Tinnitus is described as an irritating buzzing, humming or ringing in the ears. What many don’t realize is that it is may be a symptom of a greater problem rather than a disease itself. The first step to treating tinnitus is to diagnose the underlying issue.
Some common causes of tinnitus include hearing loss, an infection, middle ear or nerve tumors, circulation disorders, noise-induced hearing loss of the inner ear, migraines and medications. It is important to see a doctor for tinnitus symptoms in order to identify or prevent hearing loss.
Tinnitus is often difficult to evaluate objectively. The doctor will ask a series of questions such as which ear is experiencing the symptoms, whether or not it is constant or pulsatile, if you can describe it, how loud does it seem, what conditions affect it and how much it disrupts your daily life.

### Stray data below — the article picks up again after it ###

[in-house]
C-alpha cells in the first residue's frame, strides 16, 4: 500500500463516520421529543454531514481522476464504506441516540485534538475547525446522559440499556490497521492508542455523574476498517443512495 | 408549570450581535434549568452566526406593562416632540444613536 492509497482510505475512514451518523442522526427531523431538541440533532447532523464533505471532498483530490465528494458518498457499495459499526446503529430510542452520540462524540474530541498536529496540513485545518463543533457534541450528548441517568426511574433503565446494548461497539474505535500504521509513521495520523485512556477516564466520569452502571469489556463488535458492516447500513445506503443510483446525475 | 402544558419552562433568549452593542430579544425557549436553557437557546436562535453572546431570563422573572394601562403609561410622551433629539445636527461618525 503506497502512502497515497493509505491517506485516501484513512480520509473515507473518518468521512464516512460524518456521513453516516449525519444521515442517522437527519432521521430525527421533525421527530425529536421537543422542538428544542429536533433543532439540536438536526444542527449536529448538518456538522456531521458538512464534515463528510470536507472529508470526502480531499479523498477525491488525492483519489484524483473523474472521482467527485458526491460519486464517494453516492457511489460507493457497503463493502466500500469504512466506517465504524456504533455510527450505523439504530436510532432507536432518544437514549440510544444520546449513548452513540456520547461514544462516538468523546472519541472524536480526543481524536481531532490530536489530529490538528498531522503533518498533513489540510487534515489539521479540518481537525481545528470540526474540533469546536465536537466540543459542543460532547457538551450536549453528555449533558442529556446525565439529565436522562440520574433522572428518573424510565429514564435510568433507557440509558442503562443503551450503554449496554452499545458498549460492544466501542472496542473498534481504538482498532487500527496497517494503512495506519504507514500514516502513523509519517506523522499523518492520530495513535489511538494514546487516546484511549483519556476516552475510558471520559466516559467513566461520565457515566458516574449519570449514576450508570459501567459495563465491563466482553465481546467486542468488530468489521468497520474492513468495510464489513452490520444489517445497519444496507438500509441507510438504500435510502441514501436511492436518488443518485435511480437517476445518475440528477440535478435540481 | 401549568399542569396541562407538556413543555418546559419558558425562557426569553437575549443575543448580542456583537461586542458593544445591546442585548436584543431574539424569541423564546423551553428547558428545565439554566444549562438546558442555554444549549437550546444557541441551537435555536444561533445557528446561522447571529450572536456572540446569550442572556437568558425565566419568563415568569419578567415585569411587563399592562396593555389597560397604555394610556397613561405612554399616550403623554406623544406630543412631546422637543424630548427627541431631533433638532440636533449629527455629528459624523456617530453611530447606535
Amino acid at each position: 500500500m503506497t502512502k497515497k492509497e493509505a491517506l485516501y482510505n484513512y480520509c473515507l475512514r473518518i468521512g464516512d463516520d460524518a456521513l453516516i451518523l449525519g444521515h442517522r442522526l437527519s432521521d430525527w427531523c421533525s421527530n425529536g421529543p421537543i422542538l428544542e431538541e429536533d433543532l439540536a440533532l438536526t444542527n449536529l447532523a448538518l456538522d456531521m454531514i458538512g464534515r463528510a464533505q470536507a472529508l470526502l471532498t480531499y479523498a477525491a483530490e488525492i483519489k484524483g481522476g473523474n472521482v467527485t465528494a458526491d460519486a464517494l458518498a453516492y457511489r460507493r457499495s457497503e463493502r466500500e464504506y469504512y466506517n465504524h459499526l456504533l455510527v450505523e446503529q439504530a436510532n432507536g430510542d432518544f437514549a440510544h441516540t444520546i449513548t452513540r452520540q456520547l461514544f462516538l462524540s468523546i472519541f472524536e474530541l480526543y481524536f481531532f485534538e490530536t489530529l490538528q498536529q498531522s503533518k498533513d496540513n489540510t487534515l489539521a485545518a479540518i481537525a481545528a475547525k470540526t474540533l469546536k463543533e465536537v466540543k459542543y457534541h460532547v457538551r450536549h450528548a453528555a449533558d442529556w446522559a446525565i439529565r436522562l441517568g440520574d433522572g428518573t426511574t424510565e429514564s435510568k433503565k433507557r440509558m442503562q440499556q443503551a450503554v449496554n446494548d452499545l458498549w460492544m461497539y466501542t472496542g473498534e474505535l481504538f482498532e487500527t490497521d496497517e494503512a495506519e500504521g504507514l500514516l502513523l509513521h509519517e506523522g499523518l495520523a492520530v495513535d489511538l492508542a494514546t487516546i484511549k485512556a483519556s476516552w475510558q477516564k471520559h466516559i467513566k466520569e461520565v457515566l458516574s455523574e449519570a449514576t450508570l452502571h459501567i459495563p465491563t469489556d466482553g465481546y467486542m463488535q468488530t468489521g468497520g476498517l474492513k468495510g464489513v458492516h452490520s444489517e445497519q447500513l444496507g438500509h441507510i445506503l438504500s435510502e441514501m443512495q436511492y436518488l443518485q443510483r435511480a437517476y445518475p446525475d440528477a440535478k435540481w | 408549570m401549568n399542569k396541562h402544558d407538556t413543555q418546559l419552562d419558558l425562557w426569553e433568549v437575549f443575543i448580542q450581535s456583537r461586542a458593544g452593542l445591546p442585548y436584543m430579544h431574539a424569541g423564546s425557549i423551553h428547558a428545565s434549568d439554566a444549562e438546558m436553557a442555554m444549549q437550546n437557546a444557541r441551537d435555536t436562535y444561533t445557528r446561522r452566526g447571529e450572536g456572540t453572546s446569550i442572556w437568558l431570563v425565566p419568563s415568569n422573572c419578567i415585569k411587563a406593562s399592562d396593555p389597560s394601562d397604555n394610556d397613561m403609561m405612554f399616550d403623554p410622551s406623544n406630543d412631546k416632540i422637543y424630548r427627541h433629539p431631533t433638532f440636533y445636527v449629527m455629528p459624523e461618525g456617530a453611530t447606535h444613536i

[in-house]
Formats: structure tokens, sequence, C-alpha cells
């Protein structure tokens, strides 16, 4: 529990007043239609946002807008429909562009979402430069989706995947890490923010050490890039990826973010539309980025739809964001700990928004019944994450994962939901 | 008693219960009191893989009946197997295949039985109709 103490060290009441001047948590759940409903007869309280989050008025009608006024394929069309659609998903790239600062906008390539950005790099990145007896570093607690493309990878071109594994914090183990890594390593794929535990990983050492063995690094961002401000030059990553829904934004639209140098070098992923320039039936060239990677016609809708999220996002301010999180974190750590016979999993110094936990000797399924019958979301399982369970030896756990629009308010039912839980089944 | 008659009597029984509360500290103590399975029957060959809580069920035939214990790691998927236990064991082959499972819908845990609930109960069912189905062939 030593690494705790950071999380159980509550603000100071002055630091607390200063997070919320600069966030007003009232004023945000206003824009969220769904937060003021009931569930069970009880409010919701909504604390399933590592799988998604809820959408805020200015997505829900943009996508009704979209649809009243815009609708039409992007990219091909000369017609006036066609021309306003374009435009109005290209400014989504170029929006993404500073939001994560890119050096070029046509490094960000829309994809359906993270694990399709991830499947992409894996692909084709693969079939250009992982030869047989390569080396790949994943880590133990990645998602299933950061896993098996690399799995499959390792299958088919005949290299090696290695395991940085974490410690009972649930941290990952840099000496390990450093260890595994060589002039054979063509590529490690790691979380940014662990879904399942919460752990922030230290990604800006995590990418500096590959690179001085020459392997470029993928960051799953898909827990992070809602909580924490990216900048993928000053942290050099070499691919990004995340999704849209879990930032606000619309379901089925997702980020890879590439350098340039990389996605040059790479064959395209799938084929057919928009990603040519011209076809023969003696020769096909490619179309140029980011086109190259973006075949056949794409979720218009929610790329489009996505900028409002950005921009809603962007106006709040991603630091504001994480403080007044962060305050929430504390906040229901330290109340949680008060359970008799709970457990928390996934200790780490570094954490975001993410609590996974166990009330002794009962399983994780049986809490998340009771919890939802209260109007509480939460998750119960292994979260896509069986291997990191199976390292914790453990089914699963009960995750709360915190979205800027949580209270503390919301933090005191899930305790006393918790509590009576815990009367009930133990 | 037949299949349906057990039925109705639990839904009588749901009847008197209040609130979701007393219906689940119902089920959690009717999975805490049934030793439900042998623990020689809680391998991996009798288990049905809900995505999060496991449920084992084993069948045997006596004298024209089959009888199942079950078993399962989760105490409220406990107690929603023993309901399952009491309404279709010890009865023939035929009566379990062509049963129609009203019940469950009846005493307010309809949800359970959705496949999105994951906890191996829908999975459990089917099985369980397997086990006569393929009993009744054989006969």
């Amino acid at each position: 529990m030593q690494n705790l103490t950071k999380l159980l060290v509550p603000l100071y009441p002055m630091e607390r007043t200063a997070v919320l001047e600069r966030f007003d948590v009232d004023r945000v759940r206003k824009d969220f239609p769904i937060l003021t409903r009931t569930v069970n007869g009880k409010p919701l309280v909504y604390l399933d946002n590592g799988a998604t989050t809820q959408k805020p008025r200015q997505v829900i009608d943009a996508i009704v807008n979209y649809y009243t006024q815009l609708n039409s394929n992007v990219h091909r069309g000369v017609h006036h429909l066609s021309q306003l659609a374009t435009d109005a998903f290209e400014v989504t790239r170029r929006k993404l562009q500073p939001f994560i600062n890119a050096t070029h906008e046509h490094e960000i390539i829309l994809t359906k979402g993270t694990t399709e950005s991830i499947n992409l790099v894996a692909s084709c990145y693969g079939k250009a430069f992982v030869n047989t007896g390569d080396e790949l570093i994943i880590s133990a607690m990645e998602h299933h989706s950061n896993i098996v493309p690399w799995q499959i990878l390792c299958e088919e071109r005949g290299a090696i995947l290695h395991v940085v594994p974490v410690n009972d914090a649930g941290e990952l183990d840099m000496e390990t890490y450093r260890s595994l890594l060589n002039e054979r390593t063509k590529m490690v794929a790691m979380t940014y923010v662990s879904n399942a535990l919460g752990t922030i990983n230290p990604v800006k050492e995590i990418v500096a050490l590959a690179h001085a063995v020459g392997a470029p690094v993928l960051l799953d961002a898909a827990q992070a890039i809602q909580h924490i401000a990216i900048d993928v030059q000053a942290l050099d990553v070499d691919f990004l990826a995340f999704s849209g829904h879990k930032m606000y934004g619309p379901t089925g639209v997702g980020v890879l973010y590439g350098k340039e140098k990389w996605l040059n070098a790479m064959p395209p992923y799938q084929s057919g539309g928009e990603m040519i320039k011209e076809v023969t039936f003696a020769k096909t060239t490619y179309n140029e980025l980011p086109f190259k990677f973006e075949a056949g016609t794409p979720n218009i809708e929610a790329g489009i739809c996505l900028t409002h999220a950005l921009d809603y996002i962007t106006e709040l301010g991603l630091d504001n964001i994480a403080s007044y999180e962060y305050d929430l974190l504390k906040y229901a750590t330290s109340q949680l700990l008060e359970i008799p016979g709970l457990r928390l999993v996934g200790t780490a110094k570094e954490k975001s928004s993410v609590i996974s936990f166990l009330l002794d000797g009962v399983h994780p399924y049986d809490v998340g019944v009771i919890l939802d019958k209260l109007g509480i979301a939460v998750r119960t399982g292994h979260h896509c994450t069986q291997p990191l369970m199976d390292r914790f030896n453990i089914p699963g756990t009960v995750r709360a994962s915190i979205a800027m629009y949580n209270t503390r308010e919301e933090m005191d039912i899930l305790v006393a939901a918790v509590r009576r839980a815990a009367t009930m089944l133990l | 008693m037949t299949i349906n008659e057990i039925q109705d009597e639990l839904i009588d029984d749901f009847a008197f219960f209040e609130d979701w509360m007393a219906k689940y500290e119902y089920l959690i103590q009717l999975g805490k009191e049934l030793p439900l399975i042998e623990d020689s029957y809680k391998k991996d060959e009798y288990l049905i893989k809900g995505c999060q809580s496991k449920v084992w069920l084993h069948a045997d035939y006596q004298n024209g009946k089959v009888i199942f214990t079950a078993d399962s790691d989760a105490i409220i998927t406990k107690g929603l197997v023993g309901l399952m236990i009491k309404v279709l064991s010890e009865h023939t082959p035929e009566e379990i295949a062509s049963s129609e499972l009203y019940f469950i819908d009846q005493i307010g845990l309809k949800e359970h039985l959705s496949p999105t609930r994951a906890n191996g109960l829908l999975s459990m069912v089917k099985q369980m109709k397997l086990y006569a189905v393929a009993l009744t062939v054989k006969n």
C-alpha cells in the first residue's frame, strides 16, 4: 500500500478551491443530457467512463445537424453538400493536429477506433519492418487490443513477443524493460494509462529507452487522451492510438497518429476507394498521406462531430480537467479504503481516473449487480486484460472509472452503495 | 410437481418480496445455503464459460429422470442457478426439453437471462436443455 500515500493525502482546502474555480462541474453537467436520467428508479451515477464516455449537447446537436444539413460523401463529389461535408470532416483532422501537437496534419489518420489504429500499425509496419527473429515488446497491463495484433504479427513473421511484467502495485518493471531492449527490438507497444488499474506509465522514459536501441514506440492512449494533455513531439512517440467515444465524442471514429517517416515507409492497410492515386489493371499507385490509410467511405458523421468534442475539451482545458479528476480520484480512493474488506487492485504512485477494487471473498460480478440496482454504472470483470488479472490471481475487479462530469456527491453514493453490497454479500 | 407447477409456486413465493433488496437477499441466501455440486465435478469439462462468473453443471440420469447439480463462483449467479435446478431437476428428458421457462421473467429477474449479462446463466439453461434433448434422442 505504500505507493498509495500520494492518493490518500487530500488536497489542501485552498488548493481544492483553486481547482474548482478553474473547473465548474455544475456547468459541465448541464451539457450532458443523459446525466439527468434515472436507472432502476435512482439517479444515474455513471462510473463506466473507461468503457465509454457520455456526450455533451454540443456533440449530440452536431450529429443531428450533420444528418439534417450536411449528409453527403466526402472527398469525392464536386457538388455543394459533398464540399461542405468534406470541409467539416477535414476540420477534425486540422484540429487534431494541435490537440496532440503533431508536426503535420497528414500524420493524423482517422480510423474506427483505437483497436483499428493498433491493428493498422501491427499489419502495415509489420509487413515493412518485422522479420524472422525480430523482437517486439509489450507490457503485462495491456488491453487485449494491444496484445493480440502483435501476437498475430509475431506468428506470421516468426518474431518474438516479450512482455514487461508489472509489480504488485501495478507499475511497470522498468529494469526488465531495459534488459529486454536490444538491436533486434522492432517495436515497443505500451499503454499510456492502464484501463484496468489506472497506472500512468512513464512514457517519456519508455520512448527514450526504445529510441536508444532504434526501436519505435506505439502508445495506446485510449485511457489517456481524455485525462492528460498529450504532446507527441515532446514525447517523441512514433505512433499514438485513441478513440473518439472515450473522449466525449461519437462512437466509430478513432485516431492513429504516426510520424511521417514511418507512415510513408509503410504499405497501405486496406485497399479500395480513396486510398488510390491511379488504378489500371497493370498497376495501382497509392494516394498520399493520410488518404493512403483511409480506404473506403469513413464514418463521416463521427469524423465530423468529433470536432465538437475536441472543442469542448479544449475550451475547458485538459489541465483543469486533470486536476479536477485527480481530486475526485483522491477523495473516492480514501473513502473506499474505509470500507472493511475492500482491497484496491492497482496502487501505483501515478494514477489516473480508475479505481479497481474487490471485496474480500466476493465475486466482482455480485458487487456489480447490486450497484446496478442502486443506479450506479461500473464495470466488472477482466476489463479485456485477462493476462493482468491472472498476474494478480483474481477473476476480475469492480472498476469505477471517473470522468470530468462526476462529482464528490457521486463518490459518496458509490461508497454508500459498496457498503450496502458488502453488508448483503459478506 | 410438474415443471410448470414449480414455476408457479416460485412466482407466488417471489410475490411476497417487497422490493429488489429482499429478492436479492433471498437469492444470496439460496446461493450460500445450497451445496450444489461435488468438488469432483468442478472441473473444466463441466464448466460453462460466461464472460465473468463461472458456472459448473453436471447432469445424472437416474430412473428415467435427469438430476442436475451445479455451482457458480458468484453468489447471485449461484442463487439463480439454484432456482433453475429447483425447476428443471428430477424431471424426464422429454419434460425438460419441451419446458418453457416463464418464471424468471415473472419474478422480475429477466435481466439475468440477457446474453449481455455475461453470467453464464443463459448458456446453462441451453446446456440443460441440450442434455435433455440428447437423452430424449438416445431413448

Tinnitus can be a symptom of hearing loss. Audiologists can work with ENT doctors to determine if a hearing aid is necessary. Hearing aids and tinnitus maskers can work together to both override tinnitus symptoms with more tolerable sounds and assist with improved hearing.
It is best to treat the underlying cause of tinnitus, but the cause cannot always be determined. This means there is not always a specific cure. Some alternative treatment options include hypnosis, counseling, relaxation therapy, biofeedback and tinnitus maskers, which are like hearing aids that produce white noise. Self-help groups are another option for those suffering from mild forms of tinnitus. They can provide resources and support for people to feel more in control. Your physician or audiologist can help determine what treatment option is best for you.